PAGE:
Wall Street: Senator Phil Gramm's UBS Problem

Former Texas Sen. Phil Gramm has emerged as the key behind-the-scenes economics/Wall Street guy for John McCain and is being touted as the treasury secretary in waiting. Since 2002, Gramm has been an executive with the U.S. operations of UBS, the giant Swiss Bank. An unintentionally hilarious interview with Gramm on the Wall Street Journal editorial page last week asserted that Gramm has "been a key instigator of some of the biggest money-making UBS deals of recent years." The interview was noteworthy not just for first-class butt-kissing, but for deliberately gliding over the avalanche of disasters in the past year that has turned UBS from a respected Swiss titan of discretion and risk management into a laughingstock. As this one-year chart shows, UBS's stock lost nearly 70 percent of its value and now stands at levels not seen since 2002, when Gramm signed up.

OK, the entire investment banking business in the past year has been an international clown show. Virtually every U.S. and European institution has been laid low by badly placed bets on subprime mortgages and forced into humiliating rounds of dilutive capital raising. Bear Stearns was clearly the worst. Citigroup, Merrill Lynch and Lehman Brothers have taken large hits. But among foreign institutions, none has fared worse in the United States than UBS. And its employees seem to have compounded their violations of common sense with violations of more serious laws.

UBS's investment banking unit made disastrous forays into subprime lending. Last December, having already announced a third-quarter loss, UBS raised about $13 billion to replenish its balance sheets, mostly from the Government of Singapore Investment Corp. In the fourth quarter of 2007 and the first quarter of 2008, it racked up Mont Blanc-sized losses on subprime debt of nearly $32 billion. In May, it sold about $15 billion worth of mortgage-related assets to the investment firm BlackRock—but only after it agreed to finance most of the purchase price. In June, UBS raised another $15.5 billion in a rights offering. The credit losses—some $38 billion so far, according to UBS—caused the bank to replace its chairman and install new leadership at its investment bank.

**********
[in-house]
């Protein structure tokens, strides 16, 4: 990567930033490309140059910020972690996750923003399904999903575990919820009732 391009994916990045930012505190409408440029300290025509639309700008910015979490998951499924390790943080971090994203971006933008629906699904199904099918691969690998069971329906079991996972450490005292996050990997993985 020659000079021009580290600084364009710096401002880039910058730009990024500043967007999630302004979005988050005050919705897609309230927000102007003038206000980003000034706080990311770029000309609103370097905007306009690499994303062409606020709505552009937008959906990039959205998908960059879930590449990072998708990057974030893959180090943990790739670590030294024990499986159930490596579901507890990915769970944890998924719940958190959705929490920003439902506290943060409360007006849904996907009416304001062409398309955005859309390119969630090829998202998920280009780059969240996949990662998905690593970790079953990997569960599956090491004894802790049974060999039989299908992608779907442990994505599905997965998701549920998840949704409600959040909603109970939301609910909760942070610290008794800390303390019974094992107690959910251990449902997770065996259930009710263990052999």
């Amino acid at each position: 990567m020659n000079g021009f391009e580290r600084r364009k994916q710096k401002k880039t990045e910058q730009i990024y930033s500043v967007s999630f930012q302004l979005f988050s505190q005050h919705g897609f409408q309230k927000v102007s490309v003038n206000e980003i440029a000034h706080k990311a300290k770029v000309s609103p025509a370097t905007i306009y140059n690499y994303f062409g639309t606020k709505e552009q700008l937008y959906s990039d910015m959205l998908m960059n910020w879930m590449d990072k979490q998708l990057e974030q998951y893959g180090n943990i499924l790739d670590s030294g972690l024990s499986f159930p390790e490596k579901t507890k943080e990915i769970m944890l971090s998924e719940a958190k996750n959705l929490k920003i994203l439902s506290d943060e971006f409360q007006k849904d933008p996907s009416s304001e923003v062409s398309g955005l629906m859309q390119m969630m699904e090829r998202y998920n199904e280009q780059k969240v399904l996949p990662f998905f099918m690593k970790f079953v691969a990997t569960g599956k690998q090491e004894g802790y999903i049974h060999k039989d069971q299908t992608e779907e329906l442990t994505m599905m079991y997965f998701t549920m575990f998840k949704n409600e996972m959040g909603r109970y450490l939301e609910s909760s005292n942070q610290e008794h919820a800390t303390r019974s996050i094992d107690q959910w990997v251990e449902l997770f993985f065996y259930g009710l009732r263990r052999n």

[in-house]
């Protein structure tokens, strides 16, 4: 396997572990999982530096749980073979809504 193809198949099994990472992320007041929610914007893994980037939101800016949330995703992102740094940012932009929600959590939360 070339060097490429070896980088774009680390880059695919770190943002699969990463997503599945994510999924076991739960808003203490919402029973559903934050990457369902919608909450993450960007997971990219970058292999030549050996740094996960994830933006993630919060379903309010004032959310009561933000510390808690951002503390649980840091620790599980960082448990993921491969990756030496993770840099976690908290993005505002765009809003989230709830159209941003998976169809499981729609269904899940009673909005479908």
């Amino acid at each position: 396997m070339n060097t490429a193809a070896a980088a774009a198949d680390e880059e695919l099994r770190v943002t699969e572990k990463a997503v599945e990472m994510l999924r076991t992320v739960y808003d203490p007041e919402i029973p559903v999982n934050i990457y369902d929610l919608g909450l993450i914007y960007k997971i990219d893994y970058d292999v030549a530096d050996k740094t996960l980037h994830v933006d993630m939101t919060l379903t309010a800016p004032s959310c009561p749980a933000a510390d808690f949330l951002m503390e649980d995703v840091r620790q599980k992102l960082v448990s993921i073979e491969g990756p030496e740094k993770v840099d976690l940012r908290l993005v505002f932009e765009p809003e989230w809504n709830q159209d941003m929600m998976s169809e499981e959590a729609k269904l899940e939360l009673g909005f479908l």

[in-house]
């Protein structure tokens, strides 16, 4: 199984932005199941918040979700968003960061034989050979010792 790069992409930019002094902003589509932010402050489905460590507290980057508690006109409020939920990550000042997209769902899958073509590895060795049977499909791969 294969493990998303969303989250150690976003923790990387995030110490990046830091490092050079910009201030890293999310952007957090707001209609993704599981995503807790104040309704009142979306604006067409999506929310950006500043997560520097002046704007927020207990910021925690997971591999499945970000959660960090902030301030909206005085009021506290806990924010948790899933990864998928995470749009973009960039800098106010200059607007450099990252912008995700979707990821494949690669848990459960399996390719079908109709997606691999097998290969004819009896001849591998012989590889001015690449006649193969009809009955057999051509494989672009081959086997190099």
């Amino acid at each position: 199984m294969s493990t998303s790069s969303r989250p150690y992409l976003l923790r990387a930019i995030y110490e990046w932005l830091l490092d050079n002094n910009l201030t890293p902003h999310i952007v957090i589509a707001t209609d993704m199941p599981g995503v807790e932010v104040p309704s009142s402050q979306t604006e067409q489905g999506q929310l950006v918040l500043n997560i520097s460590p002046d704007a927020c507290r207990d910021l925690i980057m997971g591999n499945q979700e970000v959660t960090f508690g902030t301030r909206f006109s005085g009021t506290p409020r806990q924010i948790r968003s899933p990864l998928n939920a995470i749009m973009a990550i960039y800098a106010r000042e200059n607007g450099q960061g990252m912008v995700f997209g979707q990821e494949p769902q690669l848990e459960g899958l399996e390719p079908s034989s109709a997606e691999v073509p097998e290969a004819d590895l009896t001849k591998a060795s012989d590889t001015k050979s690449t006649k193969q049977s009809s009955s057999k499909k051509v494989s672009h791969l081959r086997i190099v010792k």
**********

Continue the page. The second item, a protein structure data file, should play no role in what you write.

UBS was hardly alone in getting caught up in the global credit bubble, although its losses are truly impressive. But UBS has suffered further reputation damage. Late last month, the state of Massachusetts charged UBS with screwing over well-heeled customers who had purchased auction-rate securities. The mechanics of auction-rate securities—instruments that pay a slightly higher rate of interest than municipal bonds or cash deposits and were thought by many purchasers and brokers to be as safe as cash—are complicated. But the issue is relatively simple and familiar to anyone who has combed through the Spitzer Wall Street research settlement of 2003. UBS stands accused of selling retail brokerage customers products that turned out to be profitable for the bank's investment banking unit but caused the customers to suffer significant losses. (Read some of the internal e-mails here.)

These charges, levied by a state regulator, are already causing reputation damage to UBS. (Dow Jones reported today that retail brokers are fleeing.) UBS's asset management business is likely to suffer further from an ongoing federal investigation, in which Bradley Birkenfeld, an American UBS private banker who was busted on tax-evasion charges, has plead guilty and is cooperating. Among the revelations so far: Birkenfeld helped a client bring in diamonds from abroad by stashing them in a tube of toothpaste.

The carnage at UBS is far from over. Last Friday, on July 4, when U.S. markets were conveniently closed, it announced preliminary second-quarter results, which indicated the possibility of further losses. Over the weekend, the Financial Times reported that UBS's write-downs could total another $7.5 billion. Evidently, traders read the news on the way in to work, as UBS's stock fell 7 percent in trading on Monday.

Critics have charged that Gramm's action as a senator helped lay the groundwork for some of the problems in the housing and oil markets. But it's hard to pin any of the UBS debacles on the former Texas senator. At UBS, Gramm held the post of vice chairman, a position Michelle Leder dubbed in Slate "the greatest job in business" for its combination of high status and low work rate. Gramm was a lobbyist and adviser, not an operating executive. And he had nothing to do with the forces that impelled banks and banking executives into foolish behavior in recent years; cheap money, greed and a bubble mentality are far bigger than Gramm. But UBS's continuing travails should lead us to wonder how effective Gramm is as an elder statesman. As an adviser, an economist, an expert in the ways of Washington and in the American financial system, part of Gramm's job surely was to advise the bank how to stay out of investment and regulatory trouble. Oops!

Of course, being a senior employee of a bank at a time when it was destroying shareholder value, screwing over customers and having run-ins with federal prosecutors shouldn't preclude one from serving in the cabinet. Apply that standard across the board, and—given the pervasive incompetence and mendacity on Wall Street in this decade and last—the next president, Obama or McCain, will have to look to a tiny credit union in Kansas for a treasury secretary.